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Life expectancies of cigarette smokers and nonsmokers in the United States


  • Rogers, Richard G.
  • Powell-Griner, Eve


This research employs the National Health Interview and the National Mortality Followback Surveys to calculate life expectancies by age and sex for white nonsmokers,former smokers, and current smokers in the United States in 1986. In general, life expectancies are higher for never smokers than for former smokers, and higher for former smokers than for current smokers. Heavy smokers have lower life expectancies than persons with all other smoking statuses; indeed, compared to never smokers, heavy smokers at age 25 can expect at least a 25% shorter life. Gender differences in life expectancies were found to persist even with the elimination of smoking. Differences in life expectancy by sex thus appear to be due, in part, to cigarette smoking, but also to occupational, environmental, and sociodemographic factors.

Suggested Citation

  • Rogers, Richard G. & Powell-Griner, Eve, 1991. "Life expectancies of cigarette smokers and nonsmokers in the United States," Social Science & Medicine, Elsevier, vol. 32(10), pages 1151-1159, January.
  • Handle: RePEc:eee:socmed:v:32:y:1991:i:10:p:1151-1159

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    References listed on IDEAS

    1. Temin, Peter, 1983. "Costs and benefits in switching drugs from Rx to OTC," Journal of Health Economics, Elsevier, vol. 2(3), pages 187-205, December.
    2. Foster, S. D., 1990. "Improving the supply and use of essential drugs in sub-Saharan Africa," Policy Research Working Paper Series 456, The World Bank.
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    Cited by:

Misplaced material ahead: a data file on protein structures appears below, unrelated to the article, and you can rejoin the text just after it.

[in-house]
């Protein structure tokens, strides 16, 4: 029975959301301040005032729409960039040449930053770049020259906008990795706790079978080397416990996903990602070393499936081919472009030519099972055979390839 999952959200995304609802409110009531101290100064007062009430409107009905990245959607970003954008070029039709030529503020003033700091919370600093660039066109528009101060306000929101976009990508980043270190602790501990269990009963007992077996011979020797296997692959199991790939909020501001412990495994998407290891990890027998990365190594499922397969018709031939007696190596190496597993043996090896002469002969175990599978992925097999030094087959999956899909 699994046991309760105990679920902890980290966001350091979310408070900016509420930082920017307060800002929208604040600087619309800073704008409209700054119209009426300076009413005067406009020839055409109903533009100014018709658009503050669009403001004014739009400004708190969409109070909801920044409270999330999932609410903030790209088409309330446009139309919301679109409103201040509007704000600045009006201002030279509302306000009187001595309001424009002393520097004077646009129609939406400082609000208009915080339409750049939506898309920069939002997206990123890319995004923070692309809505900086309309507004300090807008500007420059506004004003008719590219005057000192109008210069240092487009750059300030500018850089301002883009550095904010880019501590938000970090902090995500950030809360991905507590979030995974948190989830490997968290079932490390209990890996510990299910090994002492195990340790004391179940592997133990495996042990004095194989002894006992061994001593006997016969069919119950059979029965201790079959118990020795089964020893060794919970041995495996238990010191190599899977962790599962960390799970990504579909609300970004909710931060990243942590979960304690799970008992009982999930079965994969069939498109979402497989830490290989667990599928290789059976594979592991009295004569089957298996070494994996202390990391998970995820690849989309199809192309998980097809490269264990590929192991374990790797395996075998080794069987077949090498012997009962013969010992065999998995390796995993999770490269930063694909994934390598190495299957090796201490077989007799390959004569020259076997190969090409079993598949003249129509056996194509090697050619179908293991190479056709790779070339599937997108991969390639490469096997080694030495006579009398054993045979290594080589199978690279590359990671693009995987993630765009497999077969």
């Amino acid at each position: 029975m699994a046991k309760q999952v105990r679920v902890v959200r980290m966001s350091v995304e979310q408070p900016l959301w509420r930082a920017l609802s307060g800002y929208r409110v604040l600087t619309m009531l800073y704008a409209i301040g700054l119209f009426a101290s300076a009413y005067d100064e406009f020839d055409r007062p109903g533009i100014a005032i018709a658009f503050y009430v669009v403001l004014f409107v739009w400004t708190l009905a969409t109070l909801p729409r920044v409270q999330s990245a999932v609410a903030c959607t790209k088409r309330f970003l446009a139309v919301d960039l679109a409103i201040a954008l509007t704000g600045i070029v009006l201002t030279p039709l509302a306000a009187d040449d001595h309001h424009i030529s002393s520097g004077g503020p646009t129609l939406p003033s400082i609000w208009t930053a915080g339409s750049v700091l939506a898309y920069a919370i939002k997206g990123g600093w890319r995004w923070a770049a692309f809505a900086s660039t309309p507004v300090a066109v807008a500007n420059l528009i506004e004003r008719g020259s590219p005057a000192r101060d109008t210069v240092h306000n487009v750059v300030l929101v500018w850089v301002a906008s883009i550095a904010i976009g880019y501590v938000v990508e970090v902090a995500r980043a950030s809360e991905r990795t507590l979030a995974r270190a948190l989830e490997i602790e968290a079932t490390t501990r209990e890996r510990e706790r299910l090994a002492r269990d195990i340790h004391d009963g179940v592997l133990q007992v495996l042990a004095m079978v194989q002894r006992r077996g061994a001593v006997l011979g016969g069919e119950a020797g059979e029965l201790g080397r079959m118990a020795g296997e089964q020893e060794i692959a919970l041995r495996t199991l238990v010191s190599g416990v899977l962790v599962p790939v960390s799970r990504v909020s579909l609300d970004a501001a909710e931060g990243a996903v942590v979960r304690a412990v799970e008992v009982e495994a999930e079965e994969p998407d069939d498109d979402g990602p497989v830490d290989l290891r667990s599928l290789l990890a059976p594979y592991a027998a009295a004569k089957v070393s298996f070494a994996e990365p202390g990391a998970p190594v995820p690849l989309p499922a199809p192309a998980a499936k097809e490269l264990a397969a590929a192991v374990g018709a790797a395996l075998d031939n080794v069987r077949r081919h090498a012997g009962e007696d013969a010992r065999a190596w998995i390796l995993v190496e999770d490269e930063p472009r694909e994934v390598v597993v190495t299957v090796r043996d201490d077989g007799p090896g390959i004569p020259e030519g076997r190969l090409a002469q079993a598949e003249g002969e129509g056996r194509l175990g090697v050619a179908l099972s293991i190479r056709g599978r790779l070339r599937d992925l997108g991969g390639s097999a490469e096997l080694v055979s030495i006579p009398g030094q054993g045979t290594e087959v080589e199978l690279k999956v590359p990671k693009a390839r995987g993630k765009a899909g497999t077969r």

1. Jerome Adda & Valérie Lechene, 2004. "On the identification of the effect of smoking on mortality," CeMMAP working papers CWP13/04, Centre for Microdata Methods and Practice, Institute for Fiscal Studies.
    2. Pierre-Carl Michaud & Dana Goldman & Darius Lakdawalla & Adam Gailey & Yuhui Zheng, 2009. "International Differences in Longevity and Health and their Economic Consequences," NBER Working Papers 15235, National Bureau of Economic Research, Inc.
    3. Pierre-Carl Michaud & Dana Goldman & Darius Lakdawalla & Yuhui Zheng & Adam Gailey, 2009. "Understanding the Economic Consequences of Shifting Trends in Population Health," NBER Working Papers 15231, National Bureau of Economic Research, Inc.
    4. Mark V. Pauly & Kate H. Withers & Krupa Subramanian-Viswana & Jean Lemaire & John C. Hershey, 2003. "Price Elasticity of Demand for Term Life Insurance and Adverse Selection," NBER Working Papers 9925, National Bureau of Economic Research, Inc.
    5. Griffin, Barbara & Loh, Vanessa & Hesketh, Beryl, 2013. "A mental model of factors associated with subjective life expectancy," Social Science & Medicine, Elsevier, vol. 82(C), pages 79-86.
    6. Shantanu Bagchi & James Feigenbaum, 2014. "Is Smoking a Fiscal Good?," Review of Economic Dynamics, Elsevier for the Society for Economic Dynamics, vol. 17(1), pages 170-190, January.
    7. Michaud, Pierre-Carl & Goldman, Dana & Lakdawalla, Darius & Gailey, Adam & Zheng, Yuhui, 2011. "Differences in health between Americans and Western Europeans: Effects on longevity and public finance," Social Science & Medicine, Elsevier, vol. 73(2), pages 254-263, July.
    8. Marc Luy & Paola Di Giulio, 2006. "The impact of health behaviors and life quality on gender differences in mortality," MPIDR Working Papers WP-2006-035, Max Planck Institute for Demographic Research, Rostock, Germany.


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